A group of four Catholic Workers were arrested Monday after entering a fenced-off area along Enbridge Energy's oil pipeline system in Itasca County and protesting oil industry expansion, citing the need to cut fossil fuels to curb climate change.

Videos posted to Facebook show the group, which call themselves the "Four Necessity Valve Turners" entering a fenced-off area along Enbridge's mainline corridor - a system of five pipelines that cut across northern Minnesota carrying oil from Alberta to the Enbridge Superior terminal - then tampering with valves onsite as they hold a rosary and sing hymns. The series of live videos end shortly after a law enforcement officer arrives on scene.

"The Four Necessity Valve Turners believe it is time to take personal responsibility for preventing the dangerous expansion of the oil industry, because governments and regulators have failed to do so," the group said in a statement, which identifies Allyson Polman, Brenna Cussen Anglada, Michel Naar Obed and Daniel Yildirim as the activists in the videos.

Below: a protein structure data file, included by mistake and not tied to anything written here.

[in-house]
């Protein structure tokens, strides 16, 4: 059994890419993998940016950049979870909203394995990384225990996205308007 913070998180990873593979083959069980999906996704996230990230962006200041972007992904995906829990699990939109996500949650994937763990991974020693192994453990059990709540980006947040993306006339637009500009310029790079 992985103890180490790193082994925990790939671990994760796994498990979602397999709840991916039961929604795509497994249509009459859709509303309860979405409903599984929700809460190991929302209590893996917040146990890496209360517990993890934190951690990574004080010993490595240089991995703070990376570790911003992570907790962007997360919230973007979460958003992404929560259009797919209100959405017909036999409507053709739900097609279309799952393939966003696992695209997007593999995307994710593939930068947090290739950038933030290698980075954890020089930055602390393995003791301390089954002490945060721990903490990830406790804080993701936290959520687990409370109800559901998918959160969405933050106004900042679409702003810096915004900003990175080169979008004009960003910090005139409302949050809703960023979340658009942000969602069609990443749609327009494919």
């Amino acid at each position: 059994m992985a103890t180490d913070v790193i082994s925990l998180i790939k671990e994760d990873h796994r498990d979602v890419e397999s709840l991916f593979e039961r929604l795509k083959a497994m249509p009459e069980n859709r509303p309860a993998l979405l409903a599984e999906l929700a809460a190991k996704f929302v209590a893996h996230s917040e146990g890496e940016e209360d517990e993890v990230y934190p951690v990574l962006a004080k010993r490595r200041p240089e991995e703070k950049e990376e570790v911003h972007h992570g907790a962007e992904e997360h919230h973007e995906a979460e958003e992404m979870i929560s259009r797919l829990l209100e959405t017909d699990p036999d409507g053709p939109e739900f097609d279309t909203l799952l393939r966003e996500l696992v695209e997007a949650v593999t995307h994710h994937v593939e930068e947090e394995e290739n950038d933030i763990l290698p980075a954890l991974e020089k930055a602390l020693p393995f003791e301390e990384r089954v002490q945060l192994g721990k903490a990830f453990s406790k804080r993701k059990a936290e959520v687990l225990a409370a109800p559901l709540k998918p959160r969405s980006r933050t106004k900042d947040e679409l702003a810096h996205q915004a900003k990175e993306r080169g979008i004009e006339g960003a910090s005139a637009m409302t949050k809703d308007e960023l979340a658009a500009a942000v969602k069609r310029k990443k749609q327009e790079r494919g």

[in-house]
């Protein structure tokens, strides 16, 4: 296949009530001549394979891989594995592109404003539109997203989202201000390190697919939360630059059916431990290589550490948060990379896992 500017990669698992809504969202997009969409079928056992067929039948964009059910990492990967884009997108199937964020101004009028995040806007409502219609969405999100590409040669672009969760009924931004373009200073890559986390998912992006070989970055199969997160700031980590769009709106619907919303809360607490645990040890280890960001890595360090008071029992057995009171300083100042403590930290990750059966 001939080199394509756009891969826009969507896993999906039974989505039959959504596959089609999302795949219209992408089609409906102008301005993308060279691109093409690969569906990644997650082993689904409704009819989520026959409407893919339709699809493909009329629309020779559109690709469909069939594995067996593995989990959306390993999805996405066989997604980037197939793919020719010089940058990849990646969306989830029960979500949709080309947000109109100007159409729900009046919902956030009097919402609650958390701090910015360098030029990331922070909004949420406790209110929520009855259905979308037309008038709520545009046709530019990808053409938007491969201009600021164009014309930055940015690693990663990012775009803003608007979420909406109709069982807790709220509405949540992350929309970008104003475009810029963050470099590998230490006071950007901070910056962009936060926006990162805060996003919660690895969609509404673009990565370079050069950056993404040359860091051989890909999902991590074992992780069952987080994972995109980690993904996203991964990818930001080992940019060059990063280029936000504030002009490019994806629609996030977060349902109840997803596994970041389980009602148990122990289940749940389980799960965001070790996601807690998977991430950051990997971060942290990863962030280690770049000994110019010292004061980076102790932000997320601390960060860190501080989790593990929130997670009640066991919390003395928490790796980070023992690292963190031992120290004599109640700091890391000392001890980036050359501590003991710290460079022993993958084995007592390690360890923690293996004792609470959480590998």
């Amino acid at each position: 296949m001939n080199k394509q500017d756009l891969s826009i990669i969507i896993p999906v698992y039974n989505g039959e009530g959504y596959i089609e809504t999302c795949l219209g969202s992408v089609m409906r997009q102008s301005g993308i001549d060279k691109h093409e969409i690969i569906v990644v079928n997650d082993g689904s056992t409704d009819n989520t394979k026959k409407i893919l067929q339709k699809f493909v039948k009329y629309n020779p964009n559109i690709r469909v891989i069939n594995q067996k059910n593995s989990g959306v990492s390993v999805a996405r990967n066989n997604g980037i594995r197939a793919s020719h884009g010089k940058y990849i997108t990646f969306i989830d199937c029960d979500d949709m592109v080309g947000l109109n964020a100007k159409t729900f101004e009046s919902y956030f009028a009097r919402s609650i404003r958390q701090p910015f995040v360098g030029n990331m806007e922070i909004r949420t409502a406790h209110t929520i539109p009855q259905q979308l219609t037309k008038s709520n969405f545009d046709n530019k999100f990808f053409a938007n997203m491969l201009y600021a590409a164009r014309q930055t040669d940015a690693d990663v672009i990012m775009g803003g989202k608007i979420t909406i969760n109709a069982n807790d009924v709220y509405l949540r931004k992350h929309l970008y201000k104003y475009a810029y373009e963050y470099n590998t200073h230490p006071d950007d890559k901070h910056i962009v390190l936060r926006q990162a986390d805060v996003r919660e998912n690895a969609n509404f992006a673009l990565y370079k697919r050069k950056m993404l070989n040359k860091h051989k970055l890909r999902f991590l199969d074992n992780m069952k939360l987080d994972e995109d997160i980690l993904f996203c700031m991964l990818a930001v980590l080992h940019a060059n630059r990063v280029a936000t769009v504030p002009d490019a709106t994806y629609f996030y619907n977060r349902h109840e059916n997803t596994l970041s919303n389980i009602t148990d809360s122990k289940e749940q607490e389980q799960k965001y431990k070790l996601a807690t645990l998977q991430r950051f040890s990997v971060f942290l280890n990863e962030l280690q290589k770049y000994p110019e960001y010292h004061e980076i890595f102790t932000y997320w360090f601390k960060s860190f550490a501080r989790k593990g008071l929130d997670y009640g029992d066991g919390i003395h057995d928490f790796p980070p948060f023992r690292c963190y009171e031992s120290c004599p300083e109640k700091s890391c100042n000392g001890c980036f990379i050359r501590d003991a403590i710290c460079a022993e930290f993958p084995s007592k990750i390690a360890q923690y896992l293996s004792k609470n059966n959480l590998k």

Catholic Workers in the area have been part of the pipeline protests since at least April 2018 and the Catholic Worker Movement is made up of people whose lives are spent advocating justice for others.

"The group acts in solidarity with the most vulnerable worldwide who suffer the greatest impact from climate change," the group said Monday.

The group claimed to have disrupted service to several of the pipelines, but Enbridge spokesperson Juli Kellner would not confirm that.

"Enbridge will not comment on the steps we're taking to protect the safety and security of our operations," Kellner said.

In a statement responding to the group's actions, Kellner warned "today's pipeline tampering incident put people and the environment at risk" but said no oil was released Monday.

"While we respect the rights of individuals to safely express their views on the energy we all use, we take these matters very seriously and support the prosecution of all those involved," Kellner said.

The Itasca County Sheriff's department did not immediately return calls or emails from the News Tribune Monday seeking information on the incident.

Enbridge is seeking to replace its aging Line 3 oil pipeline, which currently follows the mainline system, along a mostly new route through Minnesota. The new route would travel farther south and would not pass through Itasca County.

While the project's certificate of need and route permit has been approved by the Minnesota Public Utilities Commission, it still needs a number of permits before construction can begin.